Prenuptial agreements may be one of the most misunderstood legal contracts. Some believe prenups doom a marriage to fail; others see the agreements as a safety net just in case a marriage ends. Though there is definitely a purpose for a good prenuptial agreement, there is reason enough to be wary.
Future Security of Children and Assets
A prenuptial agreement, also known as a premarital agreement or a prenup, is similar to an estate plan: it sets forth the wishes of the couple, assigns assets, and provides direction should the marriage dissolve in divorce. Often, prenuptial agreements are used to protect specific assets in the event of a divorce or a death and to protect the inheritance(s) of children from previous relationships. Other situations that may lead couples to draft prenuptial agreements include:
- Business interests
- Ownership of substantial assets
- Accumulation of sizable retirement resources
In a good setting, the consenting couple voluntarily enters into a prenuptial agreement together with the interests of both parties being represented and protected by experienced family law attorneys. If done successfully, some New York prenuptial agreement attorneys say it will help to avoid unnecessary, expensive litigation by being fair to both parties at the beginning and at the potential end of the relationship.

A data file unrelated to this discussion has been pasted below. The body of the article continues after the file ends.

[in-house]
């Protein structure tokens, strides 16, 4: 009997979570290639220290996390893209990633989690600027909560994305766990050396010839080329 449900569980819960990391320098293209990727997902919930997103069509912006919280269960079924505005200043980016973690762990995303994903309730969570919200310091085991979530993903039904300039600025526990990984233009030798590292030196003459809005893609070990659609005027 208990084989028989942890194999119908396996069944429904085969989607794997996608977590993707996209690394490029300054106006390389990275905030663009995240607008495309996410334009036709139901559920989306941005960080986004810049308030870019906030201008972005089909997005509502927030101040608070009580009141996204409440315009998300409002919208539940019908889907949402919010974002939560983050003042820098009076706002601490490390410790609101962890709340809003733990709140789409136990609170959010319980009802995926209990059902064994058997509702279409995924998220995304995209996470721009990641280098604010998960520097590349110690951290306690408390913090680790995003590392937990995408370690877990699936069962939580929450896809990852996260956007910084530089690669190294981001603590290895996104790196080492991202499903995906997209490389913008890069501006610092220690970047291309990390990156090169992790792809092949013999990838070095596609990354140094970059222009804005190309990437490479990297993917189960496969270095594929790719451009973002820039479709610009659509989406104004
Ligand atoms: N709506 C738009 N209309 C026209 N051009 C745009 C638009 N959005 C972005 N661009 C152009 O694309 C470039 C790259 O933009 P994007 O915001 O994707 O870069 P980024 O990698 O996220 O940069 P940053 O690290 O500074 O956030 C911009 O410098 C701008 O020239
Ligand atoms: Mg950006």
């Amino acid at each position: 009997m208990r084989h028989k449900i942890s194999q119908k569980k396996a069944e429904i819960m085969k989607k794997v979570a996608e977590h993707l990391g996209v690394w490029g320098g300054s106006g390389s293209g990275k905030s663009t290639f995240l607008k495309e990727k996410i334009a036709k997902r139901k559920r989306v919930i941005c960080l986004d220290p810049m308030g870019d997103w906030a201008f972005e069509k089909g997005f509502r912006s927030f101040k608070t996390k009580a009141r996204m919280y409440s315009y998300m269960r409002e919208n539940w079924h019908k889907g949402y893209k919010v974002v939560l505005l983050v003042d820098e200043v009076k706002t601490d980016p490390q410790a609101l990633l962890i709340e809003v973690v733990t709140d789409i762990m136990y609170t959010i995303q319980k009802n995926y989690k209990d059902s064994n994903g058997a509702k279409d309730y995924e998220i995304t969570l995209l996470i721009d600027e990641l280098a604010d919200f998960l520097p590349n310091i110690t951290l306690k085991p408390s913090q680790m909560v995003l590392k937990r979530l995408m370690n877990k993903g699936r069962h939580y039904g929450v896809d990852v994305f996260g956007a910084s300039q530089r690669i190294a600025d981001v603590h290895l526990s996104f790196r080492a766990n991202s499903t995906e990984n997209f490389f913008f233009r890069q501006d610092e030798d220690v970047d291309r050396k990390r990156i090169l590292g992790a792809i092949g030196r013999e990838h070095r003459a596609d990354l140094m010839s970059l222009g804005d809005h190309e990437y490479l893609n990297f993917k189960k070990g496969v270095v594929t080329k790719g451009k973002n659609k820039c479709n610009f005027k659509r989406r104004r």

New York Legal Representation Important
Unfortunately, too often a prenuptial agreement was not used in proper context or entered into with noble intentions by one or both parties. In these cases, dishonesty, exploitation and intense pressure result in unfair, one-sided agreements that leave one party exultant and one party devastated.
Knowing the difference between a good prenup and a bad one many times requires a family law lawyer who understands legal jargon and can identify the warning signs of gimmicks and manipulation. By choosing reputable legal counsel experienced in reviewing, drafting and negotiating prenuptial agreements, a person can be confident that he or she will be protected and treated fairly when entering a prenuptial agreement, when revising the contract or when exiting a marriage.